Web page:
Corbin and Kline of Besen & Associates sell Astoria apartment building for $11.375 million

May 16th, 2017, by New York City

Queens, NY  Besen & Associates has completed the sales of 24-10 – 24-20 29th St. located between 24th Ave. and Dorothy Pl. in the Ditmars – Steinway section of Astoria. The subject property is comprised of three four-story residential buildings containing a total of 27 units;  eight two-bedroom apartments, three of which have private gardens, 19 three-bedroom apartments and three on-site parking spaces. The buildings total 25,000 s/f and sit on a 15,000 s/f lot with 150 ft. of frontage. 

Built in 1935, the buildings were acquired for $11.375 million which equates to $421,296 PPU, $455 per s/f and a 3.8% cap rate. Greg Corbin and Aaron Kline of Besen represented the buyer. 

Greg Corbin,
Besen & Associates

Aaron Kline,
Besen & Associates

Apartments are renovated with finishes. Only a short walk to restaurants & shopping on Ditmars Blvd. The property is two blocks from subway lines N and Q with a 20 minute commute to Manhattan.

“This was a rare opportunity to acquire a trophy apartment building with an attractive unit mix and low market rents in prime Astoria,” said Kline. “The area is on fire, and price per foot has risen 50 to 60% in five years,” said Corbin. “These metrics are nothing short of stunning. It’s remarkable that an area of Queens has become more expensive than Upper Manhattan.”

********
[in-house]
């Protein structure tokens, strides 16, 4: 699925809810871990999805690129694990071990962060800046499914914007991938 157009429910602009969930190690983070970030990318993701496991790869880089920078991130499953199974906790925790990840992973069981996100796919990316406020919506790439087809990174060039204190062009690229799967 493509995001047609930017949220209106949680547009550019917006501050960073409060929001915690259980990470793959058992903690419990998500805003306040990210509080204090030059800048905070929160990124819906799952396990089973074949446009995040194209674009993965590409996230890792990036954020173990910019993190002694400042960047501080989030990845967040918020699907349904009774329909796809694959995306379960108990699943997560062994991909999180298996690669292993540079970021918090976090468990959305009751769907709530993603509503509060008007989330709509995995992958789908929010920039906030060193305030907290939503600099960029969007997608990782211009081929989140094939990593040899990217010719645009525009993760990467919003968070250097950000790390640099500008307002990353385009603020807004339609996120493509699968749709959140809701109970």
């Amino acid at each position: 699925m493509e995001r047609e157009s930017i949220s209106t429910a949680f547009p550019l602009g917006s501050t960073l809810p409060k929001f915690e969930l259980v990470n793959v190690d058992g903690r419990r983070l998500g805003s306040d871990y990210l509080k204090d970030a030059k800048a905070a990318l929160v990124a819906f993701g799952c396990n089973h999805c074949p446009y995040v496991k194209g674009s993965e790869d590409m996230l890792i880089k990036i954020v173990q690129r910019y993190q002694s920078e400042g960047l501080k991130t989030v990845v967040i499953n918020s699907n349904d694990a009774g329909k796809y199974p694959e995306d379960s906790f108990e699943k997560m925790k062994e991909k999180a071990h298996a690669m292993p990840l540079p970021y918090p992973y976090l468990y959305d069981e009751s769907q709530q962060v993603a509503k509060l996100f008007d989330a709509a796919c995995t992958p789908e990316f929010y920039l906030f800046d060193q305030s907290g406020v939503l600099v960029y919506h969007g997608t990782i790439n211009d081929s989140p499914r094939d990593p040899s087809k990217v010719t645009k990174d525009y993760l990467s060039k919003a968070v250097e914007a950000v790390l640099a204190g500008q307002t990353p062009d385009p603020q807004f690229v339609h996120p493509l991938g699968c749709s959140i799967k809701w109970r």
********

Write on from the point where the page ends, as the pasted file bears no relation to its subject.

Astoria is a middle-class and commercial neighborhood with a population of 78,793 in the northwestern corner of the New York City borough of Queens. Astoria is bounded by the East River and is adjacent to three other Queens neighborhoods: Long Island City, Sunnyside (bordering at Northern Boulevard), and Woodside (bordering at 50th Street). 

Ditmars is a middle class section of Astoria bounded by Bowery Bay to the north, 31st Street to the east (boundary with the adjacent neighborhood of Steinway, with which Ditmars is sometimes confused), 23rd Avenue to the south and the East River on the west. The adjacent Steinway neighborhood was largely developed as a company town by the Steinway & Sons piano company, and included houses and public facilities that were also available to non-employees.


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